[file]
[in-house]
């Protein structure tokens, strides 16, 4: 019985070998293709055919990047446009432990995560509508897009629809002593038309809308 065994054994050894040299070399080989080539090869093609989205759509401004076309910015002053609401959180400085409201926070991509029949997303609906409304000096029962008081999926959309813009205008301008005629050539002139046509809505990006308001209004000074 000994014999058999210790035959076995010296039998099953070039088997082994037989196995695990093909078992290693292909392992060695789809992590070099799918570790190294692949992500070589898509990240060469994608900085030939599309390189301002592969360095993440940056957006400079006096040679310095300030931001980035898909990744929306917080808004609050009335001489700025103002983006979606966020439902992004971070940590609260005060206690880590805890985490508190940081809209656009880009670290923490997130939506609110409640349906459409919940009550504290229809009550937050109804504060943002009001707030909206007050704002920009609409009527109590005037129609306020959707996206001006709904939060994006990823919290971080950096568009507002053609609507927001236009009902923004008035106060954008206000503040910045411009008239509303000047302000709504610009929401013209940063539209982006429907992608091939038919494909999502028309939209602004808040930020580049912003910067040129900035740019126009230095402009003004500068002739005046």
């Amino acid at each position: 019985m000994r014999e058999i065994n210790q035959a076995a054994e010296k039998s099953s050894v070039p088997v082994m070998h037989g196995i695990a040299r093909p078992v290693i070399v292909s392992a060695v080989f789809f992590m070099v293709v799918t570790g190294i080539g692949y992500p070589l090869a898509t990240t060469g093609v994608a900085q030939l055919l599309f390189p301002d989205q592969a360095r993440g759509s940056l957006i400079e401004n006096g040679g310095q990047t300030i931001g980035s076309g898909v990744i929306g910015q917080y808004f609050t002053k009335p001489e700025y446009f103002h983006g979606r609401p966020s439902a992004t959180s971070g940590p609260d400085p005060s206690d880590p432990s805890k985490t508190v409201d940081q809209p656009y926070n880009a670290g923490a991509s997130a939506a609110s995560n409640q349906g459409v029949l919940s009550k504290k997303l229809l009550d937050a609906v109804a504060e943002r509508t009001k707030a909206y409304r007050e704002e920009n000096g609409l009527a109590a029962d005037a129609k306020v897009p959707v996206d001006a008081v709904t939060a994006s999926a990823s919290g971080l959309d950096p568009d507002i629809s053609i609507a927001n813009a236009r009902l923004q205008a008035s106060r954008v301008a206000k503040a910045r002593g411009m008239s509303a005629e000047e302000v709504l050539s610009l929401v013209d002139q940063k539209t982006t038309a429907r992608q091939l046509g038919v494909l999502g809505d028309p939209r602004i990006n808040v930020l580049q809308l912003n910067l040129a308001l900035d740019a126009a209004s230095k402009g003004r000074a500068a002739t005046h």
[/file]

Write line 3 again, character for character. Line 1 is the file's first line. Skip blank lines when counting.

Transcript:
């Amino acid at each position: 019985m000994r014999e058999i065994n210790q035959a076995a054994e010296k039998s099953s050894v070039p088997v082994m070998h037989g196995i695990a040299r093909p078992v290693i070399v292909s392992a060695v080989f789809f992590m070099v293709v799918t570790g190294i080539g692949y992500p070589l090869a898509t990240t060469g093609v994608a900085q030939l055919l599309f390189p301002d989205q592969a360095r993440g759509s940056l957006i400079e401004n006096g040679g310095q990047t300030i931001g980035s076309g898909v990744i929306g910015q917080y808004f609050t002053k009335p001489e700025y446009f103002h983006g979606r609401p966020s439902a992004t959180s971070g940590p609260d400085p005060s206690d880590p432990s805890k985490t508190v409201d940081q809209p656009y926070n880009a670290g923490a991509s997130a939506a609110s995560n409640q349906g459409v029949l919940s009550k504290k997303l229809l009550d937050a609906v109804a504060e943002r509508t009001k707030a909206y409304r007050e704002e920009n000096g609409l009527a109590a029962d005037a129609k306020v897009p959707v996206d001006a008081v709904t939060a994006s999926a990823s919290g971080l959309d950096p568009d507002i629809s053609i609507a927001n813009a236009r009902l923004q205008a008035s106060r954008v301008a206000k503040a910045r002593g411009m008239s509303a005629e000047e302000v709504l050539s610009l929401v013209d002139q940063k539209t982006t038309a429907r992608q091939l046509g038919v494909l999502g809505d028309p939209r602004i990006n808040v930020l580049q809308l912003n910067l040129a308001l900035d740019a126009a209004s230095k402009g003004r000074a500068a002739t005046h």